With the departure of Jeb Bush from the Republican field and Marco Rubio’s top-tier finish in South Carolina, the path is now clear for Rubio to claim the establishment mantle, not because he is a particularly strong candidate but because he will be the last acceptable candidate standing after every other option fails. Rubio’s disastrous New Hampshire debate performance and his subsequent lackluster primary showing would have meant the end of his candidacy in a typical year. Instead, he was able to rally the support of the South Carolina Republican establishment because there was no other realistic place for them to turn.
A peculiar pattern started to develop last fall, as once-heralded prospects exited the stage while inexperienced candidates soared. Rick Perry, Scott Walker, Bobby Jindal – all governors of states with significant populations, all touted at one point as the future of the party – were out before the balloting began, while Donald Trump, Ben Carson and Carly Fiorina took turns dominating the conversation. Then Chris Christie fell after New Hampshire and Bush exited tonight. Kasich is finding little traction outside New Hampshire; when he leaves, a field once crowded with governors will have none. Who else is left as an alternative to Trump and Ted Cruz?
Choosing a candidate because he is the least worst choice is as problematic as selecting a candidate based on electability, because eventually the flaws that prevented that candidate from emerging on the merits will make themselves known. In the near-term, establishment Republicans will get the winnowing they were denied after New Hampshire, setting up a three-way race with a true believer (Cruz) and a mouthpiece for the angry and disaffected (Trump). This is a necessary but far from sufficient condition for preventing a Trump or Cruz nomination. Rubio remains vulnerable on immigration, the animating issue for a large portion of the Republican electorate, and he can look frightened and weak when attacked. At some point it will be helpful for him to actually win somewhere. And let’s not forget that Donald Trump won the New Hampshire and South Carolina primaries by double-digit margins. Let me say that again: Donald Trump won the New Hampshire and South Carolina primaries by double-digit margins. Had Rubio pulled this off, the calls for everyone else to withdraw would be deafening.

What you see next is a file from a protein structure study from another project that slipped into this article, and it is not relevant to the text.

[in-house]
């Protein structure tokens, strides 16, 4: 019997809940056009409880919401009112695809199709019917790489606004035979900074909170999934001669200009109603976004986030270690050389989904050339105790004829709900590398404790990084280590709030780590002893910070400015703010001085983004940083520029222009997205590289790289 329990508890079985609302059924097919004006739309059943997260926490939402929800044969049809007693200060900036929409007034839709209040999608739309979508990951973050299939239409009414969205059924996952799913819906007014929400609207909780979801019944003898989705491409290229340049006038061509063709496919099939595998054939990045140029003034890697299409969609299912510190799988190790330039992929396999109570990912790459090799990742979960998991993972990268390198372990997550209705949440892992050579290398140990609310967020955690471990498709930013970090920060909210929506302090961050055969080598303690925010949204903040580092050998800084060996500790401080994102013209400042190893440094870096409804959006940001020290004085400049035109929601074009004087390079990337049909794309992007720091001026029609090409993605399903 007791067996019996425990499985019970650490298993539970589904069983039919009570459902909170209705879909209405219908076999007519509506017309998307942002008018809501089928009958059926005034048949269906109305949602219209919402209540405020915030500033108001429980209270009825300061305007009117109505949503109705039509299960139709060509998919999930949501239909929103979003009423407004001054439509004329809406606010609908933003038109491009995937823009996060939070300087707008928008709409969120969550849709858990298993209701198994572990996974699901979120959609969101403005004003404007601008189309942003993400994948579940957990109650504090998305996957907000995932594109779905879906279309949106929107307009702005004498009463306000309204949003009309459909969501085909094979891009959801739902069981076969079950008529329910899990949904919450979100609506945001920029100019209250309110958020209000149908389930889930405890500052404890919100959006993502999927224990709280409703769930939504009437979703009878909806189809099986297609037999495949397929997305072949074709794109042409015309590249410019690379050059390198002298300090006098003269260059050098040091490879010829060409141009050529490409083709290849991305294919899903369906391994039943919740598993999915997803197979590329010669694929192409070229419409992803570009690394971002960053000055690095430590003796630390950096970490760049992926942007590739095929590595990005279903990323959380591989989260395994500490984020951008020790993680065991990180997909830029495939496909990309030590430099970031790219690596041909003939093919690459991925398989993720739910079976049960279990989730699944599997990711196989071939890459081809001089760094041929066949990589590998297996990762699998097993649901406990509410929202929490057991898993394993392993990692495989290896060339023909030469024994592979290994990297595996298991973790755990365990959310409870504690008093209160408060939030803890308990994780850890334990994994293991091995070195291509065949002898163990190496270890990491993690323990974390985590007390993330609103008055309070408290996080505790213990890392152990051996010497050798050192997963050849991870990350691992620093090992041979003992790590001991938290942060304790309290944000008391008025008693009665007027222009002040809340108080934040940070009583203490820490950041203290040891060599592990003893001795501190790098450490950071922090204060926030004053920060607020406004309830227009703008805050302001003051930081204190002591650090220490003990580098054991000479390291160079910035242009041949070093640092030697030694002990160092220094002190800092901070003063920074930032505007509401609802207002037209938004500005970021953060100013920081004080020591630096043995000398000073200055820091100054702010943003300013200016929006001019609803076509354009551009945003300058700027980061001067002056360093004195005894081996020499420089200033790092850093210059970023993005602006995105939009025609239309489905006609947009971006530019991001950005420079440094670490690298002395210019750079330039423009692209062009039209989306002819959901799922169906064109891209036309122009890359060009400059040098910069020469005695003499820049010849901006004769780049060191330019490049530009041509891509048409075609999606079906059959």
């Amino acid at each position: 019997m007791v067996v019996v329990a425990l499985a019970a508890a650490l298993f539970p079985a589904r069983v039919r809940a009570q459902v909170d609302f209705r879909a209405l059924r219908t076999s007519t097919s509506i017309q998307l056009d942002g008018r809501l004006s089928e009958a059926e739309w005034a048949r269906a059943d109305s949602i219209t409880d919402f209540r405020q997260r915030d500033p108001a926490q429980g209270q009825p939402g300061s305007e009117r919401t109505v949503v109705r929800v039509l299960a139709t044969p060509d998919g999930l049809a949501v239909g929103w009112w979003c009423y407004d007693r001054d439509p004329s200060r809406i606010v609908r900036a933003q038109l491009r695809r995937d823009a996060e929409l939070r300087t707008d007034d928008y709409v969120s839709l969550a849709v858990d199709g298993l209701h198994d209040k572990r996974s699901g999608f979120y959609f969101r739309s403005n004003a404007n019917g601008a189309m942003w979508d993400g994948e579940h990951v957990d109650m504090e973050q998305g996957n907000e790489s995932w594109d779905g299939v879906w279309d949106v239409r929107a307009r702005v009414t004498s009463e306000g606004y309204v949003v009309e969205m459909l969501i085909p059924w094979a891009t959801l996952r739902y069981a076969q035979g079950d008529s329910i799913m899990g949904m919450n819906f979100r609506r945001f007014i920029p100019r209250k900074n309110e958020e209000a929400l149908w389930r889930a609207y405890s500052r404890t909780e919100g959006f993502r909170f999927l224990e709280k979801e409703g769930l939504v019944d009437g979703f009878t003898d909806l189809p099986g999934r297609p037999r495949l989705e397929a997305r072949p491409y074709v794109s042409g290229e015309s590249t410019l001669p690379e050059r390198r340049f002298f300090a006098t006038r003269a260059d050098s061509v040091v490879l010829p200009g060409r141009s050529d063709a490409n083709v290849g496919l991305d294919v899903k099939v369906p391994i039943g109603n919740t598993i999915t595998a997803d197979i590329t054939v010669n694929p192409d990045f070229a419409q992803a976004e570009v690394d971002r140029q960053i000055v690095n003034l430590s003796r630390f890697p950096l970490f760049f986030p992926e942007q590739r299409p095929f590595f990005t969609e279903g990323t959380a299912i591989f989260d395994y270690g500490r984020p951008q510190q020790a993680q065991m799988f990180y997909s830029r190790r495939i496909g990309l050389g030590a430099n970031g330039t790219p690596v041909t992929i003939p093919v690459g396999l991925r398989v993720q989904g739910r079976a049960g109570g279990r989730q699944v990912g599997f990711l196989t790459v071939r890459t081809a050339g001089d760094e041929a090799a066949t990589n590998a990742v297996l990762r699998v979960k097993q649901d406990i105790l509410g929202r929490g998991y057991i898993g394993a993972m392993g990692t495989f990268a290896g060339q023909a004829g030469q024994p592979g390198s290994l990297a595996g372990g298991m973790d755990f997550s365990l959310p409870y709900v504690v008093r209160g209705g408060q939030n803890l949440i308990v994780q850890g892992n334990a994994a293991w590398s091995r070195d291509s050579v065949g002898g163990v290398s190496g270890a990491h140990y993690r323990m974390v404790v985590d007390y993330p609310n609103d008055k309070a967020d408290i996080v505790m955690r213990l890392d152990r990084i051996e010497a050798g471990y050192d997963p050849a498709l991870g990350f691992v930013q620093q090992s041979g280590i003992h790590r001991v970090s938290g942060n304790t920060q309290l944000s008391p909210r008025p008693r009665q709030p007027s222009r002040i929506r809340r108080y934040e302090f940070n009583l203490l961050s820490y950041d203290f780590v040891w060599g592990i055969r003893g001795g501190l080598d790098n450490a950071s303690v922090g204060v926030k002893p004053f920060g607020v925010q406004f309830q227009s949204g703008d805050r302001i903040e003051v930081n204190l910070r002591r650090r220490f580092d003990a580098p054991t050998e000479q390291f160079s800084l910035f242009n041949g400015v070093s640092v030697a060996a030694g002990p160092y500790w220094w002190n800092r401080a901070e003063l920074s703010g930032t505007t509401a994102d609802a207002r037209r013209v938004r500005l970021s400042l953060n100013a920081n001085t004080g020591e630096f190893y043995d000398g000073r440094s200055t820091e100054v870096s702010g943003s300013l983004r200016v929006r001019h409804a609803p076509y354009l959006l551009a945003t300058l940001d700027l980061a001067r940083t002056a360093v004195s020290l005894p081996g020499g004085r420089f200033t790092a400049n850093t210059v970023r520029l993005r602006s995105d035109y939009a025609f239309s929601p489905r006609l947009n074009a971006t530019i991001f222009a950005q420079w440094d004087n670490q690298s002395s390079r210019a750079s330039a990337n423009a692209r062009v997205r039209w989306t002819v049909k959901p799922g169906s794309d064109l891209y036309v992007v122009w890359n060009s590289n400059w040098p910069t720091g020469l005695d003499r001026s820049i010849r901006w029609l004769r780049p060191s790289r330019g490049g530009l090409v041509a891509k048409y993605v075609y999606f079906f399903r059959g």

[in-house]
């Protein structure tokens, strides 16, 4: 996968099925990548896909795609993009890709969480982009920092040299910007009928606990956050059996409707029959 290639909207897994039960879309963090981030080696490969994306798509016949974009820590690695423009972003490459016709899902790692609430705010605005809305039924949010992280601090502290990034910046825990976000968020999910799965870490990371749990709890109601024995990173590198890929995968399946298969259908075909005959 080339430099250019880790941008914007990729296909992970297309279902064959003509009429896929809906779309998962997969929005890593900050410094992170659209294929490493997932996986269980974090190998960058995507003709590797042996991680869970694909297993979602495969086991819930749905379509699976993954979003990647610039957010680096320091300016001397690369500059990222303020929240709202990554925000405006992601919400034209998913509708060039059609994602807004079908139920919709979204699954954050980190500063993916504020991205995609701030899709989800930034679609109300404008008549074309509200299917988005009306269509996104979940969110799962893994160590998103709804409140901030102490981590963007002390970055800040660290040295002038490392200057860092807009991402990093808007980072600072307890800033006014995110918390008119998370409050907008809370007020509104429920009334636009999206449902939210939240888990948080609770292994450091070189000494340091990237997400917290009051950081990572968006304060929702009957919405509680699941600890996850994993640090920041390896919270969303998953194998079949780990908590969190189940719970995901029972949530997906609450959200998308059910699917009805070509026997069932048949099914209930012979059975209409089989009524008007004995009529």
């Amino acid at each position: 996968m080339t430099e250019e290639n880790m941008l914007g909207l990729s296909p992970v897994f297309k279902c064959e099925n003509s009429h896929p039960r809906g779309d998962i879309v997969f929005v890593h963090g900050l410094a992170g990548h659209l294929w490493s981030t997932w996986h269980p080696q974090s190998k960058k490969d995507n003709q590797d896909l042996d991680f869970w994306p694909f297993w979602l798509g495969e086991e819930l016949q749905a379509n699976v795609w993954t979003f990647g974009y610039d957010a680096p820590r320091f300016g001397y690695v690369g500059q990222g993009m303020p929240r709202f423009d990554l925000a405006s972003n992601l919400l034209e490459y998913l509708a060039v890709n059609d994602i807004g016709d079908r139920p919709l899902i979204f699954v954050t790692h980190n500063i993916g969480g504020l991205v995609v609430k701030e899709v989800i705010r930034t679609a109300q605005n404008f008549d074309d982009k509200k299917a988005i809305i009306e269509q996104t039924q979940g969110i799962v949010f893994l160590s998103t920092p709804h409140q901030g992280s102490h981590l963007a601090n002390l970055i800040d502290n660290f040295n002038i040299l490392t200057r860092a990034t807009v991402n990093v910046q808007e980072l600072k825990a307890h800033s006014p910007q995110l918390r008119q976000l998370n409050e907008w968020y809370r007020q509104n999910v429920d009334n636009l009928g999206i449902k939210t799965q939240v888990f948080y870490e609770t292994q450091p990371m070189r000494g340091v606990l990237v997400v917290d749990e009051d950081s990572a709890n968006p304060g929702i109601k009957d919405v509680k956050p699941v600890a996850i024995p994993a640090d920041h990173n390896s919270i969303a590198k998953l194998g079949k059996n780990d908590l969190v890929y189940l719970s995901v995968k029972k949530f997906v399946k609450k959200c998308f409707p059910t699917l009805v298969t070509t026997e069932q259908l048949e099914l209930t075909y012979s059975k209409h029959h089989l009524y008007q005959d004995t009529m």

Three-way contests can be unpredictable, but after many inconclusive months the contours of the Republican race are starting to take shape. The real test of how well the Republican Party can endure its own nominating process will be what happens when the sizable but incompatible factions represented by these candidates have to come together in the end.